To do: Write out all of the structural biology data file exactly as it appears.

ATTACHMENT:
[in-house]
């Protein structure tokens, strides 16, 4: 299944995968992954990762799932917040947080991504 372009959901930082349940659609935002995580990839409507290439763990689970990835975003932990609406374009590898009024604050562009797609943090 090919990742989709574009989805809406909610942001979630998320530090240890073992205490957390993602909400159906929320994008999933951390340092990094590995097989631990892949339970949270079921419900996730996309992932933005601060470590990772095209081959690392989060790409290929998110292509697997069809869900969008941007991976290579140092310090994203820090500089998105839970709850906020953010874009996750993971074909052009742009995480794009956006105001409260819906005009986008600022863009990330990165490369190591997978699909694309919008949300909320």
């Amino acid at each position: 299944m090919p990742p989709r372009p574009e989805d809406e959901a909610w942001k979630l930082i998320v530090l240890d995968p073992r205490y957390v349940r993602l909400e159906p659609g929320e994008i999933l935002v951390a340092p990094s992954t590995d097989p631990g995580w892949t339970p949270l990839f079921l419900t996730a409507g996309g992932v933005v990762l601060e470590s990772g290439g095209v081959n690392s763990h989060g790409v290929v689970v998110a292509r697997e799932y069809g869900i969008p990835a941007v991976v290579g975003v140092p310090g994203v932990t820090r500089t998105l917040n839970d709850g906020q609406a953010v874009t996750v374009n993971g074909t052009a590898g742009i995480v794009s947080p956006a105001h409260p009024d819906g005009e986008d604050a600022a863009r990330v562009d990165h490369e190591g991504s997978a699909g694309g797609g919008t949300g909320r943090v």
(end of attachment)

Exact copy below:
[in-house]
């Protein structure tokens, strides 16, 4: 299944995968992954990762799932917040947080991504 372009959901930082349940659609935002995580990839409507290439763990689970990835975003932990609406374009590898009024604050562009797609943090 090919990742989709574009989805809406909610942001979630998320530090240890073992205490957390993602909400159906929320994008999933951390340092990094590995097989631990892949339970949270079921419900996730996309992932933005601060470590990772095209081959690392989060790409290929998110292509697997069809869900969008941007991976290579140092310090994203820090500089998105839970709850906020953010874009996750993971074909052009742009995480794009956006105001409260819906005009986008600022863009990330990165490369190591997978699909694309919008949300909320």
């Amino acid at each position: 299944m090919p990742p989709r372009p574009e989805d809406e959901a909610w942001k979630l930082i998320v530090l240890d995968p073992r205490y957390v349940r993602l909400e159906p659609g929320e994008i999933l935002v951390a340092p990094s992954t590995d097989p631990g995580w892949t339970p949270l990839f079921l419900t996730a409507g996309g992932v933005v990762l601060e470590s990772g290439g095209v081959n690392s763990h989060g790409v290929v689970v998110a292509r697997e799932y069809g869900i969008p990835a941007v991976v290579g975003v140092p310090g994203v932990t820090r500089t998105l917040n839970d709850g906020q609406a953010v874009t996750v374009n993971g074909t052009a590898g742009i995480v794009s947080p956006a105001h409260p009024d819906g005009e986008d604050a600022a863009r990330v562009d990165h490369e190591g991504s997978a699909g694309g797609g919008t949300g909320r943090v």